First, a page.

I’m normally a primary source kind of fellow, so I’ve some familiarity with the Sartre mentioned above, and I’ve heard the names Heidegger, Hegel, and Husserl in my college classes. Heck, I might even have read them.

But it’s refreshing to pick up a criticism of the philosophy. It takes one out of the philosophy, so to speak, to see what someone else thinks of it, which can be clarifying. Of course, one must not take the critic’s depiction of the philosophy under study as the definitive representation of the philosophy. It’s another perspective on it.

So if you’re into Existentialist thought or explore it a bit, this book can serve that role for you quite nicely. It’s approachable, but it does get into deeper analysis of cognition, perception, and reality. It’s not too heady for most of it if you’re just a lightweight Existentialist who has read The Stranger and Nauseau and never even tried Being and Nothingness (I did just that: try), and the stuff that is heady does lean a little on you already knowing some terms of philosophy, so it’s not too hard to follow and even understand.


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Teaching The Children Lessons of Daniel Webster and Rober Heinlein, Accidentally

Neo-neocon offers some quotes about governance:

There are men in all ages who mean to govern well, but they mean to govern. They promise to be good masters, but they mean to be masters.” – Daniel Webster

The human race divides politically into those who want people to be controlled and those who have no such desire. – Robert A. Heinlein

It brought to mind questions my children often ask me about the cartoons and superhero things they encounter regarding the motivations of the villains: Why does Megatron do that? or What does Loki want?

My simplistic answer is always the same: Because he wants to rule people/humans/Autobots. I explain that some people want to just tell other people what to do because they think that they, the tellers, know better than other people, and the other people better do it or else.

I think the oldest boy, in first grade, can understand that from his experiences with his peers. Hopefully, he will learn that acting to compel your peers according to your sense of what the others should do is generally wrong except in limited circumstances (harm to others, Because I’m the daddy and whatnot).

In my Tea Party Republican world, I’m a hero fighting against the forces who would use the government to compel action or behavior from citizens. I know some people think the Republican Party would like to force some behavior on citizens, but it’s not the Republican Party in the legislature nor in the bureaucracy that’s doing things like banning incandescent light bulbs, upping government standards to limit choice (as in CAFE standards for automotive performance), and so on. And where elements of the Republican Party pursues its excesses in this regard, I oppose them, too.

Because I’m a political philosophical superhero, or at the very least someone who agrees with Heinlein and Webster. And hopefully, my children will, too.

Some people

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The Person Is Not The Principle

I guess there’s a bit of a Nelsonic Ha, ha! going on over this bit of month-old “news“:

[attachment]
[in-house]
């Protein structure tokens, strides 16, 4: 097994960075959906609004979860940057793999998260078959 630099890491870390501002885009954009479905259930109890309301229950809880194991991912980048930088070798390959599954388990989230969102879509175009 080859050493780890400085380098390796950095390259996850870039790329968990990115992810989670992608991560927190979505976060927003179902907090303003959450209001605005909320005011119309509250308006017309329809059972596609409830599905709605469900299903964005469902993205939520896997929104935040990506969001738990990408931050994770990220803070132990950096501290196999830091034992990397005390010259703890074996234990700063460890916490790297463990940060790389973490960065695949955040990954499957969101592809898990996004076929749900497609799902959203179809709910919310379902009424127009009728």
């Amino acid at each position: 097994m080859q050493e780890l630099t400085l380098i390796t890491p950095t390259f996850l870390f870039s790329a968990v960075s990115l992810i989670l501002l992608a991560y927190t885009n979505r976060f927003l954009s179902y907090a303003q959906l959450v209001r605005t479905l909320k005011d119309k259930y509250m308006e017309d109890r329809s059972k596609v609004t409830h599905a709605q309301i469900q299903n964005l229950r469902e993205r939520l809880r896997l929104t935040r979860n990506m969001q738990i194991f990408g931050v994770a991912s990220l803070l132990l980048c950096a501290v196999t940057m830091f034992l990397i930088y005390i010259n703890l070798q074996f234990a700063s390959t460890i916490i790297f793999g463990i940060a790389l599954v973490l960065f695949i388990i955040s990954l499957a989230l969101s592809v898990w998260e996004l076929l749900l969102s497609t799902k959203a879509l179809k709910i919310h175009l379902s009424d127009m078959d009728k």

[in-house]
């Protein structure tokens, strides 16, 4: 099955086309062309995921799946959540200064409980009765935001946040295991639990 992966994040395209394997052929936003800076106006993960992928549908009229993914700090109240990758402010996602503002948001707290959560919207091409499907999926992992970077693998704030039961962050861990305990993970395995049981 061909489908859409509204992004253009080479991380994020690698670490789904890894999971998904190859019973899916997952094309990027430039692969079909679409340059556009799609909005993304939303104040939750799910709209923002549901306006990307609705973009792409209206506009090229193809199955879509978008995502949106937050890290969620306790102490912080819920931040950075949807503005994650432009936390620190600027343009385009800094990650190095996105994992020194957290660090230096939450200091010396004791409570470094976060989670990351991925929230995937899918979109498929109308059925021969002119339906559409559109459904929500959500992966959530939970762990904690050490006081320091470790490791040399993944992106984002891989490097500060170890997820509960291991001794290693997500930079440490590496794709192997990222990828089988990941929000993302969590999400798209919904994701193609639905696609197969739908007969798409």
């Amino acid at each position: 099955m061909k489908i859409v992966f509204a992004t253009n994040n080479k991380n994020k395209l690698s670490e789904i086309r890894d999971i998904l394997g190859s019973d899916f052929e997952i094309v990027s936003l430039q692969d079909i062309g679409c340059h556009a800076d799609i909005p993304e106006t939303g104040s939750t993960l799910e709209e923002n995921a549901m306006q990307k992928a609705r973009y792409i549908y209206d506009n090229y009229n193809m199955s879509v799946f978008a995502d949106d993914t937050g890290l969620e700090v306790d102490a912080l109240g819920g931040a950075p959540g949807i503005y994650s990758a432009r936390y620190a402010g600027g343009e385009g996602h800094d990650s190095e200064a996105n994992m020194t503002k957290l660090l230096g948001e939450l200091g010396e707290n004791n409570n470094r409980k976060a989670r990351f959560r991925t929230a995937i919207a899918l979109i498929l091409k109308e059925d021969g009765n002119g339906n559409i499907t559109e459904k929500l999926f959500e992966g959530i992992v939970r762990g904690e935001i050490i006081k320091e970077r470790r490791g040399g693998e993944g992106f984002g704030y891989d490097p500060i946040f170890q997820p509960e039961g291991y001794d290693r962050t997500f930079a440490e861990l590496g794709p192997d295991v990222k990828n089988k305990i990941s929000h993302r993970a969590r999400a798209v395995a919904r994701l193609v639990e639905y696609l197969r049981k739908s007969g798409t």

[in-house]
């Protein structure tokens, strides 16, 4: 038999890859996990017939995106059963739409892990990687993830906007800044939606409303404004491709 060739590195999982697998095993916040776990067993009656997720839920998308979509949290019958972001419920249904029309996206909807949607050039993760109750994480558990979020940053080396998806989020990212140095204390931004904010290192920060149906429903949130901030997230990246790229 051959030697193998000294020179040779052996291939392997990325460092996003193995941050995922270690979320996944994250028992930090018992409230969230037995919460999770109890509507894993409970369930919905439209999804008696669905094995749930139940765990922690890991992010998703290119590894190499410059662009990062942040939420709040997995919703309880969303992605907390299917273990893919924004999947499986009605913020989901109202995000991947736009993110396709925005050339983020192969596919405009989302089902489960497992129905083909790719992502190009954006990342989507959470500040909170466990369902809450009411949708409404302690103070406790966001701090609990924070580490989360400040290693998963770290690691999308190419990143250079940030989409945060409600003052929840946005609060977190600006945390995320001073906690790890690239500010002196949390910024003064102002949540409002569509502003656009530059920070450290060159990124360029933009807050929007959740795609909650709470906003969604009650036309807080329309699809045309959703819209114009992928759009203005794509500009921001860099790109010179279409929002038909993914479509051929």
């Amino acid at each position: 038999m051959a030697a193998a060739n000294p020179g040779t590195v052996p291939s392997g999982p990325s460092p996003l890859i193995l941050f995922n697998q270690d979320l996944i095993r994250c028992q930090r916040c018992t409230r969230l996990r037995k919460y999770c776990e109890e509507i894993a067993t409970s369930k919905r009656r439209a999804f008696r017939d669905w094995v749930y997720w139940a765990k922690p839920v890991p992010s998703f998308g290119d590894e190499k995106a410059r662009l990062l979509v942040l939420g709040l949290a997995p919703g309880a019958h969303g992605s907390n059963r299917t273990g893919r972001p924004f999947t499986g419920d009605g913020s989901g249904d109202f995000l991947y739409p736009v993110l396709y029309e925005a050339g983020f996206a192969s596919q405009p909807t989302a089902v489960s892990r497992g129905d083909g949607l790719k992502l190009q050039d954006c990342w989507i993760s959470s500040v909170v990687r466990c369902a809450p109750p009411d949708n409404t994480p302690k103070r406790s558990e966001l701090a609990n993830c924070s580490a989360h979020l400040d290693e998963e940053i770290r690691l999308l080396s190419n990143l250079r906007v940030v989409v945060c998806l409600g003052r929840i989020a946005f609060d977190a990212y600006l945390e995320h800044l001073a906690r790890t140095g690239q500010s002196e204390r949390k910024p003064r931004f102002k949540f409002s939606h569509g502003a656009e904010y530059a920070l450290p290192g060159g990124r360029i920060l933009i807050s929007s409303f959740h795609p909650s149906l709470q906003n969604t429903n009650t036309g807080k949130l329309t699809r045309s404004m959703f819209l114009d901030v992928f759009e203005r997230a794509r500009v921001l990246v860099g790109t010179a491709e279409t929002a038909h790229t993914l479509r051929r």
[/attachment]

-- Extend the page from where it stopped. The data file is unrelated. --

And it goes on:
However, it was revealed in the recent “Oral History of Ayn Rand” by Scott McConnell (founder of the media department at the Ayn Rand Institute) that in the end Ayn was a vip-dipper as well. An interview with Evva Pryror, a social worker and consultant to Miss Rand’s law firm of Ernst, Cane, Gitlin and Winick verified that on Miss Rand’s behalf she secured Rand’s Social Security and Medicare payments which Ayn received under the name of Ann O’Connor (husband Frank O’Connor).

As Pryor said, “Doctors cost a lot more money than books earn and she could be totally wiped out” without the aid of these two government programs. Ayn took the bail out even though Ayn “despised government interference and felt that people should and could live independently… She didn’t feel that an individual should take help.”

Well, there, we have a seething indictment. A thirty-year-old memory from a social worker recounted on Huffington Post. I should burn my first edition of The Fountainhead in protest.

Well, no.

The same people who bring you The political is the personal also like to bring you The principle is the person, whereby if someone does not adhere to the principle, the principle is disproved. I mean, really. Try a little cogitation, fellows.

All it proves if it’s proved that Ayn Rand took the government money means is that Ayn Rand did not live up to the principle that government redistribution of individual wealth is wrong.

Ayn Rand also alluded to the inviolability of a person’s word, but was prone to violating the particular contract/promise of marriage in her writing and in her own life when some better piece of sex came along. That doesn’t prove that infidelity is okay (Robert B. Parker novels and their hundreds of cumulative conversations between main characters who and their therapists prove that).

Christians grasp this easily, as they believe the ten commandments are absolute and acknowledge that they break them. To the same bit of sophists, this represents HYPOCRISY!!!! which is some sort of rhetorical wild card that they like, but it doesn’t come from the same deck as reason.

Some others have tried to build an argument from the Word of Rand, but that’s not even necessary. Trying to argue against the charge of hypocrisy gets one onto a Möbius strip of the other side’s choosing. You cannot disprove hypocrisy. You shouldn’t even answer it seriously.

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I Guess The Recession Isn’t That Bad Yet